I have just finished reading a book drawn from Cosma Shalizi‘s recommendations: “A Revolution of the Mind: Radical Enlightenment and the Intellectual Origins of Modern Democracy” by Jonathan Israel. About 200-odd book is a an introduction, or rather a summary, to the grand, three volume history of the Radical Enlightenment that is currently in production. The author is a historian who, apart from Enlightenment, studied e.g. European Jews and the history of Netherlands (the latter is covered in a 1200 pages long tome “The Dutch Republic: Its Rise, Greatness and Fall, 1477-1806”, which I once almost borrowed).
The main thesis of the book concerns the role that Radical Enlightenment, the intellectual movement that emerged from the French encyclopaedist group, including philosophers such as Holbach, Diderot and several less known thinkers, played in the intellectual and political life of the 18th century Europe. Emphasis is put on the impact of “revolutionary” philosophical writings that paved the road for “liberal” revolutions at the end of century – American, French and Dutch. However, the focus is not on revolutions or any particular economic and political events, treated in a rather cursory way, but on dichotomy between Enlightenment’s “mainstream” – the works of Locke, Voltaire, Hume, Kant, Montesqieu, Burke and Adam Smith, virtually all important philosophers and writers – and radical “subversives and troublemakers” (Holbach, Diderot, Thomas Paine). Calling these gentlemen “saboteurs” is not an exaggeration – their writings were at best semi-legal and their doctrine, as politically, morally and religiously dangerous, was fought by monarchs, led by the “Enlightened king” Frederick the Great, and ancien regime’s intellectual henchmen, with Voltaire as ringleader, blistering the radicals for amorality and atheism (Voltaire himself subscribed to a variant of deism which today would be termed “intelligent design”).
I found quite surprising that ideas we usually associate with “Enlightenment values” – democracy and abolishment of monarchy, repealing class privileges, equality before law, religious tolerance, personal freedom, restraining monarchs’ powers, anticlericalism, pacifism, ethical universalism – were clung to in their full extent only by a small bunch of thinkers who were considered dangerous radicals. Most intellectualists, including individuals as acclaimed as Voltaire and Kant, were content with the “soft version” of Enlightenment, i.e. appealing for more religious equality, restricted democracy and regulating international affairs, but with the political and economical system left intact (including class inequalities, dominance of aristocracy and clergy etc.) A thoroughly conservative position. Only a few subversives – outside France gathered in underground secret societies (e.g. the Illuminati in Germany) – urged to oppose the marriage of throne and altar, censorship and religious discrimination, vowed for democratization of public life. Ideas we now take to be the foundation of democratic society were treated by almost all rulers and intellectualists (including fathers of modern economy – Adam Smith and Anne Turgot) as perilous and subversive.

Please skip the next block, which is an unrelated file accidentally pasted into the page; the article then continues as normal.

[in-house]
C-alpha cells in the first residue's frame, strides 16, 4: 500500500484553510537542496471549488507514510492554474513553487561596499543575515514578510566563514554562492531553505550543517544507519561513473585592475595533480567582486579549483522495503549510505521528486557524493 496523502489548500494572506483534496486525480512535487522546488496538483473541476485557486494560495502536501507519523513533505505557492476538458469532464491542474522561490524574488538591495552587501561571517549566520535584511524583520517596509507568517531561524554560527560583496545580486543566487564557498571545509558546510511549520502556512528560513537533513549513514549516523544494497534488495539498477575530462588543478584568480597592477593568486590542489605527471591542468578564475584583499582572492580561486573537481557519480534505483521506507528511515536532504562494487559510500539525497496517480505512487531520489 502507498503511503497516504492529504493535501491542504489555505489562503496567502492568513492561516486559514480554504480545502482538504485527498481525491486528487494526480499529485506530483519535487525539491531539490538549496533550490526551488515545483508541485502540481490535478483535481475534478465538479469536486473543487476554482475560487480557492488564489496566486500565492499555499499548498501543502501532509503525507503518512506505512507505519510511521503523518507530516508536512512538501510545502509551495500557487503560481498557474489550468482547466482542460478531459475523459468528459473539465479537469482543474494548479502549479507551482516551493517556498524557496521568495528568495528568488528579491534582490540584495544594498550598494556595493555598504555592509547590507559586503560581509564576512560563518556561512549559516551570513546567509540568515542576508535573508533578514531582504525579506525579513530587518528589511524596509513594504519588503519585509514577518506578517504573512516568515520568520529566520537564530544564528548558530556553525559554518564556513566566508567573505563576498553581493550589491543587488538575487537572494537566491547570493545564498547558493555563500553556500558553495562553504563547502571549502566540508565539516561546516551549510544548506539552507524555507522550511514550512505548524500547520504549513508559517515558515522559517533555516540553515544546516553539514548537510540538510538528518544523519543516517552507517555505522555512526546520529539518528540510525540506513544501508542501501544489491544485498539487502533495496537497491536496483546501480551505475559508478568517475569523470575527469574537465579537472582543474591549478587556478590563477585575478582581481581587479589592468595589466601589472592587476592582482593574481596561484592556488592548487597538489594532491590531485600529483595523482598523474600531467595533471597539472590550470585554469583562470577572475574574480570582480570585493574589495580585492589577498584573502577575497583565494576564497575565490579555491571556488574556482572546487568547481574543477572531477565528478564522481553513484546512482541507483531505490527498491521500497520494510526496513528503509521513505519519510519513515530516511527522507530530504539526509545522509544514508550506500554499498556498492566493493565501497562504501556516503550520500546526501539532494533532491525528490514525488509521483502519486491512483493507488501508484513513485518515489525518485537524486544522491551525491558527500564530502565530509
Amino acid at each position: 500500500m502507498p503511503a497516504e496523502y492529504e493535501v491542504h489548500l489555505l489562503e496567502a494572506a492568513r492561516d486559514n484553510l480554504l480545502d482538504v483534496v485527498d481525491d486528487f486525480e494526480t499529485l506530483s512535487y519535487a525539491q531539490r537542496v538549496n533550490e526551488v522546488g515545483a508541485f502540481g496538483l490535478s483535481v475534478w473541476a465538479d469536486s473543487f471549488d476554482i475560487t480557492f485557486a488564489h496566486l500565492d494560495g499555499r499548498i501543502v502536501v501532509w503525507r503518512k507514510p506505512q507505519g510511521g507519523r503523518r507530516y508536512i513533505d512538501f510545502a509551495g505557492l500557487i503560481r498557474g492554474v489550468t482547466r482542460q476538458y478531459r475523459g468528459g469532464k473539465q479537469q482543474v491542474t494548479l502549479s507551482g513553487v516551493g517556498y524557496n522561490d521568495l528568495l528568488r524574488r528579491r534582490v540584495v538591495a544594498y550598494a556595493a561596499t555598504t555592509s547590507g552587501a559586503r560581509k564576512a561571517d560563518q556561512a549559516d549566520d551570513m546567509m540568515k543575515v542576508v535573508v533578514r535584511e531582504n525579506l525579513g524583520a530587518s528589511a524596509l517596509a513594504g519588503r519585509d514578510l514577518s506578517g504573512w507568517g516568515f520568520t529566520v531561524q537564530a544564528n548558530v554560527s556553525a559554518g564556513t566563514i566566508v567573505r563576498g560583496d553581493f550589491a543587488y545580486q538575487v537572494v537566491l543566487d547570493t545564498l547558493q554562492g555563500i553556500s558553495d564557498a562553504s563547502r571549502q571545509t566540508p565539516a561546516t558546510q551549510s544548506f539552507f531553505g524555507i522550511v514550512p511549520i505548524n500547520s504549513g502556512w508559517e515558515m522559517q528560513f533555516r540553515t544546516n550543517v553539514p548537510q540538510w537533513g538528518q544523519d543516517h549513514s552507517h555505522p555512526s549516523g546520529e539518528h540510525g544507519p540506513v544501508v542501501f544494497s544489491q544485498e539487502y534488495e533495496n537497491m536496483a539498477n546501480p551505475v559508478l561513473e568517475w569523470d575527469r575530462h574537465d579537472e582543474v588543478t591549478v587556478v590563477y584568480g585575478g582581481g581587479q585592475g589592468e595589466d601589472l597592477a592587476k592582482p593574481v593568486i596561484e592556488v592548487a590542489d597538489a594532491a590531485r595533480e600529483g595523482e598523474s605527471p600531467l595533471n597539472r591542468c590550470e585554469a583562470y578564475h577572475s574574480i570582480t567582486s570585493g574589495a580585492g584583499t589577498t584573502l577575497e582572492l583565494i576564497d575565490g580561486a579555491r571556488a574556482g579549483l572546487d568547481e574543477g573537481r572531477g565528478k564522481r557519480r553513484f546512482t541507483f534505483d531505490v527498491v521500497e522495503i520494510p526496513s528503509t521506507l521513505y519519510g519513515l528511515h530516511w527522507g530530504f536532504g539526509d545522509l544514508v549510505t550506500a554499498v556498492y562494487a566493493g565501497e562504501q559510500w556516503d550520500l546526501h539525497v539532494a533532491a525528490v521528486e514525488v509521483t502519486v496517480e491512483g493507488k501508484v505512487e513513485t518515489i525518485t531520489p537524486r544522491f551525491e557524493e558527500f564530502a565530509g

As interesting as the content is, the book suffers from verbosity and at times wanders off into generalities. Nonetheless, it presents an interesting angle on history of ideas we now take for granted, and of course provides lots of “to read/learn” fodder (the French Revolution, history of 18th century America and Netherlands).